I start off talking about how "stealing" is not a good thing. Several children share that things have been stolen from them. "Do you think someone can steal a smell?" I ask, and proceed to tell "Stealing Smells." They all breathe in and smell on cue. They each guess at what the Judge will decide. Will he make the girl pay? They all agree that the judgement fits the crime.
They want a "scary" story and I tell "How Mosquitos Came to Be" where clever Jack kills the blood sucking giant, cuts him up, throws him into the fire and the ashes turn into mosquitos who forever search out humans to suck their blood. They wanted more scary stories, but I shifted gears.
Some heard "The Princess and the Storyteller Frog." Some heard my version of "Something from Nothing" or " The Otters and the Fox." Others made the sounds of all the animals in "A Big Quiet House." All groups got a little bit of magic with a dissapearing red scarf.
For each group, I finished by guiding them in telling a "group story" where they chose the characters, actions and dialogue. The best of the group stories was about a mosquito named Quito, and a lizzard named Lizzy. They walked to the market where Lizzie bought some shoes. Quito looked down at the shoes and said, "Those shoes are lovely!" I have all the children repeat her words, then - I seize the moment!
"All of the boys, raise your hands - say that line again."
The boys, "Those shoes are lovely!"
"Young men, you will need to remember that line, and say it often in your life. Say it again."
The boys, "Those shoes are lovely!"
The boys, "Those shoes are lovely!"
I just couldn't resist.
Post for Sunday - May 22
The London "Eye" ferris wheel. Picture taken from a very windy Waterloo bridge across the Thames.
On my way to just north of Cambridge to visit my friend Linda. The train goes from Salisbury to Waterloo station in London, about an hour and a half ride. I have brought along two pain aux raisin, fresh from the bakery (called a pasty). It is still warm, and almost melts in my mouth. Mmmm. This alone would be reason enough to travel halfway 'round the world!
I have a bit of unease. I am striking out on my own for the next week or so. This is a little unnerving. For the past two years, I have traveled with Cookie and relied on him for directions and "leading the way." Now, I will not have the advantage of his experience and knowledge of the area, or the safety of traveling together.
I must keep pushing back the images of me, stradling my bike on the side of some highway in the middle of nowhere; cars whizzing by me at autoban speeds; dark, cold and rainy; power drained from my cell phone and tablet; not speaking the local language or dialect; feeling like The Little Match Girl. Pehaps that sounds a bit extreme, but you must remember I have a very vivid imagination.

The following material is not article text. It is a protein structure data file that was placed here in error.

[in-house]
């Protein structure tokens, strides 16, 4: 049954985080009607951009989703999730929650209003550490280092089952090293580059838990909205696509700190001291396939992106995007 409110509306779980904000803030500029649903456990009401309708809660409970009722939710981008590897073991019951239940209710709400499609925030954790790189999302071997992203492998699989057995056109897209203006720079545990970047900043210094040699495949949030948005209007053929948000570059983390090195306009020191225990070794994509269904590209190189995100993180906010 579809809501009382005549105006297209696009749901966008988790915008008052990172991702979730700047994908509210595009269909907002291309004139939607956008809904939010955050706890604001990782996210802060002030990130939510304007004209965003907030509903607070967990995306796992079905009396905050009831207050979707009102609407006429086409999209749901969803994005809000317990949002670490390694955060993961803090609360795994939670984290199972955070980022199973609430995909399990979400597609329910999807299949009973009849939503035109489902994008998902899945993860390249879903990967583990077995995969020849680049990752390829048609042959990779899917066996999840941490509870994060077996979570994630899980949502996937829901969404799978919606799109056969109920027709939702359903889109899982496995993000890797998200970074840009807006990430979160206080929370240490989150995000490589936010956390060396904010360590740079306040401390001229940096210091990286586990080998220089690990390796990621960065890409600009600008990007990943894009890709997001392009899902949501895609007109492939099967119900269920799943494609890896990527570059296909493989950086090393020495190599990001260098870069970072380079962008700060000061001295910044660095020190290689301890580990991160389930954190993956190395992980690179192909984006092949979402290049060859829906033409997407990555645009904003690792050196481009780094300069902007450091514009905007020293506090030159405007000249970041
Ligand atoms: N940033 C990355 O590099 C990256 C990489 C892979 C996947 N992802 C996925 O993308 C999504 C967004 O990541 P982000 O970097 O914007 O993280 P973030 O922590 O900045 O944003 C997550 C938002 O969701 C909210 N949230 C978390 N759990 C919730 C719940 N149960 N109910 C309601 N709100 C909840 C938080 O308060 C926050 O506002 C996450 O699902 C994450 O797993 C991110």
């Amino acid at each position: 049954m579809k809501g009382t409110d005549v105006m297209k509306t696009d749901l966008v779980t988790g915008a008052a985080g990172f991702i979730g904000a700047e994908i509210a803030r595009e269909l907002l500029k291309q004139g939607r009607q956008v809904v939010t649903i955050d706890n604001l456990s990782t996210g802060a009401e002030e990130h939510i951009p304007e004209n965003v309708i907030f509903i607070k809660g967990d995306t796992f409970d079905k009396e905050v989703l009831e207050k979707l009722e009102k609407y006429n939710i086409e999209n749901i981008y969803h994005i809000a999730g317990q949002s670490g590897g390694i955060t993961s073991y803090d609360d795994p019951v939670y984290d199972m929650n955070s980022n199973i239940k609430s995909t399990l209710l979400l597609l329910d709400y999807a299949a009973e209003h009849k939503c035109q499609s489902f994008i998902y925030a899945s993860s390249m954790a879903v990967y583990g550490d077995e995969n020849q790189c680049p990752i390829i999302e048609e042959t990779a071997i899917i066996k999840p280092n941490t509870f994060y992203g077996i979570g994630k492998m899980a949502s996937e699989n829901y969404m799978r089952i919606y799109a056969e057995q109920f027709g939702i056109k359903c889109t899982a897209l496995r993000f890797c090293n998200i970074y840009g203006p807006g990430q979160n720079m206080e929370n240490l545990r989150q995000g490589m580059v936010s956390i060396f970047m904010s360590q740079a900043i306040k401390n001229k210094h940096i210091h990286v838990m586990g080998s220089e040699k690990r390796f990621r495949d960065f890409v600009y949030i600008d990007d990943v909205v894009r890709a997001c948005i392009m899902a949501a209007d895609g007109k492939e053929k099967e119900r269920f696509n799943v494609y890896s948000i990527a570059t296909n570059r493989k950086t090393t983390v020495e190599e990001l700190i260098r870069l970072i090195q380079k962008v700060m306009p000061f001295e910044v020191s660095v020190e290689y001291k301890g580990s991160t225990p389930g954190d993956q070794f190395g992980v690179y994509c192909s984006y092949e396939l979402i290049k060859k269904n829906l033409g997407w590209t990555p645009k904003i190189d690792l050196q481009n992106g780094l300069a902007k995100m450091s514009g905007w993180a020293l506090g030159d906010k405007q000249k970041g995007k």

I arrive at Waterloo, hoping it will not be mine, get a map and ask directions to King's Cross. I walk outside and am immediately disoriented. Which way is up? Eventually, I am able to see the bridge and find my way onto it. The wind is fierce today. I am concened about time. I have one hour to get through the city to the other train station. Will that be enough? I seem to be making my way. I confirm my route with a passerby and after forty minutes, arrive at King's Cross. This train only goes to Royston, then busses will take us the rest of the way to Cambridge as they are working on parts of the track.
We arrive at Royston, and must first get to the OTHER PLATFORM, which means STAIRS. A quick query reveals that I must exit the station and ride my bike around the block to the entrance. There, I am happily informed that my bike can go underneath with luggage. Hooray! The Little Match Boy will not be stranded in Royston! (I am now resolved that I MUST buy a cell phone that can be used here.)
Linda is there at Cambridge to pick me up. We head for Lakenheath RAF base. This is a US run base where she teaches kindergarten. We sign in and head for the commissary to pick up some groceries for dinner. I am stunned! American food brands and products are flown into Germany and then trucked to bases in Europe and England. Since it is a US base, they all pay in US dollars. Amazing!
She takes me on a short tour of the area, then we head for her place and a wonderul home-cooked meal. I give her a little assistance with her computer and Facebook and we plan our schedule. Tomorrow I tell!
Sunday, May 22, 2011
Cookie bought a new bike last year, so he has two now. He is trying to sell the old one at the market, but no one seems interested.
Market day, "Pound-a-bowl!" That's the cry of the fruit and vegetable mongers in market square. Some have 4-5 plums in a bowl, other vendors have 10-12. Still, the ballyhoo is the same. Hawking their wares to passers-by; some purchase, others stop to talk, and others speed by, intent on getting somewhere. Today I am a slow walker. No place to be, no place special to go, just enjoying the ambiance and the people.